At the end of April, Andrew and I got out the camping equipment again, this time for a quick trip to Oxford. The site is just outside of Oxford, about a 45-minute walk, and it was very clean and friendly. We set up our tent and wandered into town for some dinner. I remembered a place we had been for lunch on our first trip to Oxford, and we headed there. I don’t remember everything we had, but I do remember a nice glass of prosecco and some gorgeous local asparagus with hollandaise sauce. I love camping!
The next day we wandered around town and along the Thames Path. There were lots of houseboats bobbing about, and we saw at least one boating party go by, with a canopy and a table laden with picnic food, just like a Renoir painting. We eventually crossed the river north of town and walked back through some fields where there were horses that wandered up to us and let us pet them. We got to see a lot more of the town than we had seen before, but by the afternoon we were back on familiar turf and decided to take a tour of one of the colleges, because you can’t get inside them otherwise. We picked Christ Church, because it looked most impressive from the outside, and it was quite impressive on the inside, as well. Christ Church was where Lewis Carroll wrote Alice in Wonderland, and several movies have been filmed in its courtyards and halls. The Great Hall was particularly nice, although it was funny to see it being set up for what looked to be a pretty standard institutional dinner with misspelled menus.
After our college tour, we walked back to the camp site along the Thames Path, which turned out to be very exciting because there was a boat race on. As we walked along, looking at the ducks and swans and college boat houses, every few minutes a scruffy college kid would ride by on a bicycle with a megaphone, and then we would see a few crew boats skimming the surface of the water.
That evening we went back to The Fishes, one of our favorite places from our first trip, for dinner. We had our map, and we had a plan, and that plan was to cut across some fields and hope we ended up at the restaurant. We did end up there, but only after some weedy wandering and cheeky fence hopping. We even spied a gypsy encampment in the woods. It was all worth it for drinks and a lovely dinner, followed by a nice, safe cab ride back to the tent. The following morning we packed up and walked back into town for breakfast at Jamie Oliver’s new Italian restaurant, then hopped on the train home.
For the first May bank holiday the next weekend, the Kiwis wanted to do a three-day camping trip, so we all left after work on Friday and caught a packed-as-sardines train from Paddington to Swindon, Andrew and I with our light-ish packs and the Kiwis laden down with what turned out to be a whole household’s worth of supplies (and thank goodness for that!) We picked up a few more things in Swindon, which was impressively nondescript, then caught a cab out to the campsite. Amy and Don had picked out the campsite, and Andrew and I were just following along, so we were very surprised when, after 30 minutes, we were still in the cab, out in the middle of nowhere. But we eventually found the place and started to set up camp in the cold drizzle. How English. We were on a farm with three giant fields devoted to camping, and although we stayed away from the family field, we were swarmed by devilish little British children running everywhere, tripping on our tent poles at all hours while their parents simply ignored them. How English.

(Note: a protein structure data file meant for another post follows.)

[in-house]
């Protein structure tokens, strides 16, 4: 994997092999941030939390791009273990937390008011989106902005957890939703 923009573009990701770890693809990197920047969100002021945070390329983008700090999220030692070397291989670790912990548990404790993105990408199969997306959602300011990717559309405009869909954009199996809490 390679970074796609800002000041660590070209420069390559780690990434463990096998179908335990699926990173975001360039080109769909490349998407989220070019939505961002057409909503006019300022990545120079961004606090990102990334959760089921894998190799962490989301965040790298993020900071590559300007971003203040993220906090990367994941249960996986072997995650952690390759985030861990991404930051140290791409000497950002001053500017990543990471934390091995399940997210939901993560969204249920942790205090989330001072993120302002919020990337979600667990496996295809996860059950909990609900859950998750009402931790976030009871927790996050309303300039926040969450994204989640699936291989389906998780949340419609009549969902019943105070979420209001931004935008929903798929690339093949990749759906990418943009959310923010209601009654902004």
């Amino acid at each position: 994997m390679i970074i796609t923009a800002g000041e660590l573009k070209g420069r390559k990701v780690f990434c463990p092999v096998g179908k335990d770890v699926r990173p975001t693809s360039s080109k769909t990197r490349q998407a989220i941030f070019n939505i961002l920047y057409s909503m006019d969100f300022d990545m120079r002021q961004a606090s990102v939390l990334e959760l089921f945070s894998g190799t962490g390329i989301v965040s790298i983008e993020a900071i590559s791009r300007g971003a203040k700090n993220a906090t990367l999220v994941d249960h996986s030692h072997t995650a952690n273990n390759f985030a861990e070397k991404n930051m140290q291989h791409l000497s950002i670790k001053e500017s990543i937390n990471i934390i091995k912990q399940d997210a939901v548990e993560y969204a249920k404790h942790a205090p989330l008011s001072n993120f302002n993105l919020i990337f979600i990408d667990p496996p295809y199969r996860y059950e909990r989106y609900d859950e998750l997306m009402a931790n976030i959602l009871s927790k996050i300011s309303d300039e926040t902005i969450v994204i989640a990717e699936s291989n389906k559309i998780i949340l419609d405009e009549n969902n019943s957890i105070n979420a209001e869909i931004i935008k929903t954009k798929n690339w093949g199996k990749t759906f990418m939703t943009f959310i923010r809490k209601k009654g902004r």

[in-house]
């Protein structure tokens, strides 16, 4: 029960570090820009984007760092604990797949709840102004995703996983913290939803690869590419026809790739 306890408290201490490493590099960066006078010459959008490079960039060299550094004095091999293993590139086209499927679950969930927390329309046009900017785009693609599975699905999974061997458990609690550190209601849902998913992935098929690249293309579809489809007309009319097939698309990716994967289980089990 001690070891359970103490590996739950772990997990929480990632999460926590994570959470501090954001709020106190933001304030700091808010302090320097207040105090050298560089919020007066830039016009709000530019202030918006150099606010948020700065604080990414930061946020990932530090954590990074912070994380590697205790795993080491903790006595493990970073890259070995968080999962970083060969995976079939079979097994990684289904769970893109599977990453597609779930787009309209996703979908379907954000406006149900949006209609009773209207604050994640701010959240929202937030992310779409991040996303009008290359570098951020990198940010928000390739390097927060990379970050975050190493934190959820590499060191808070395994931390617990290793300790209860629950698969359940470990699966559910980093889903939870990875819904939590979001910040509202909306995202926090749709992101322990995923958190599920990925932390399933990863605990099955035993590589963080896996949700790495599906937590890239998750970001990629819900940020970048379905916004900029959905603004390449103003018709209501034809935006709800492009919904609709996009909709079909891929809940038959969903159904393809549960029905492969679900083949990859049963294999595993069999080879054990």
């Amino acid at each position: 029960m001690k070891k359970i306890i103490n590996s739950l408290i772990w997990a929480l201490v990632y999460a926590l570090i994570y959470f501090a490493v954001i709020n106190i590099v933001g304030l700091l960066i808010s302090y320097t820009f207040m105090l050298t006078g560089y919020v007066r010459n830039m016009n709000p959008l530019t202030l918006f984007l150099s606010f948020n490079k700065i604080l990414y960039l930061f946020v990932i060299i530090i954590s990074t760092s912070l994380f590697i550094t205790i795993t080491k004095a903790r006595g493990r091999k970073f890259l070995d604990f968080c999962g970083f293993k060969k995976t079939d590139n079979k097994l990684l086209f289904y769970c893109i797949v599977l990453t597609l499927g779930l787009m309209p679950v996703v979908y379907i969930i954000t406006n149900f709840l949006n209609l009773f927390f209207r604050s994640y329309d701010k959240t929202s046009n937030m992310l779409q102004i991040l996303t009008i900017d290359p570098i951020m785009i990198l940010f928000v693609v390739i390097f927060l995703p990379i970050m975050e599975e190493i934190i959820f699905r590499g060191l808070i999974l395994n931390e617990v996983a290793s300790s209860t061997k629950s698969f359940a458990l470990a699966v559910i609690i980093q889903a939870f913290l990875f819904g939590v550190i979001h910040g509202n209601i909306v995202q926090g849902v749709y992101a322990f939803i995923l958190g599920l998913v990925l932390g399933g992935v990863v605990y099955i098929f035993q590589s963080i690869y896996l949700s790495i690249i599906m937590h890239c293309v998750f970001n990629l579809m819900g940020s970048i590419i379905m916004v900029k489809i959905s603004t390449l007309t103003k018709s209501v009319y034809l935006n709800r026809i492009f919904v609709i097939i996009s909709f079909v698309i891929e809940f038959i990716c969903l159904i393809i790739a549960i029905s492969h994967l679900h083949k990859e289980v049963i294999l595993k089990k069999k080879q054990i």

Amy was intent on proving herself to be a domestic goddess in the wild, and she did not disappoint. She had a little salad and some bread for us to snack on while she made a really tasty tomato risotto on her camping stove. We had never used a camping stove and were so impressed we went out and bought one for ourselves soon after. We built a small campfire – a real rarity at English campgrounds – but called it an early night due to the cold and hoped for better weather the next day.
And we did have better weather, mostly. The next day we walked up a massive hill on the farm and over to an ancient hill fort where we could see the White Horse of Uffington, which is a chalk drawing that has been maintained by the village for something like 3,000 years. Local legend has it that St. George slew the dragon on the same hill. As we were walking back around the hill to find some lunch in Uffington, we passed a field full of Wiccans celebrating May Day in several giant yurts. They were really nice, if a little creepy, and now we could see where all the previous night’s mystery drumming sounds had come from.
We found a pub and a tiny grocery store in Uffington, which was good because these were our only food options within about 15 miles. Thank goodness Amy and Don had come prepared. Andrew and I didn’t even have much cash; we had never been camping at such a primitive site in our previous British travels and we didn’t realize what we were getting into. We managed to feed ourselves all right, though, over the weekend, supplemented with a few pub lunches and a lovely cream tea back at the camp site.
Our other big day of walking took us along the top of a long ridge on an ancient road called, appropriately, the Ridgeway. We saw lots of fields full of yellow flowers, some lovely views out over the downs, and a hill barrow – a Stone Age burial mound in a quiet, shady grove of trees. It was very solemn and atmospheric, but I kept an eye out for barrow wights.
We had a lovely time, but I don’t know if I’ve ever been more happy to get back to civilization, a hot shower, a clean kitchen, and a soft bed. But that’s what camping does for you; helps you appreciate not only nature, but also normality.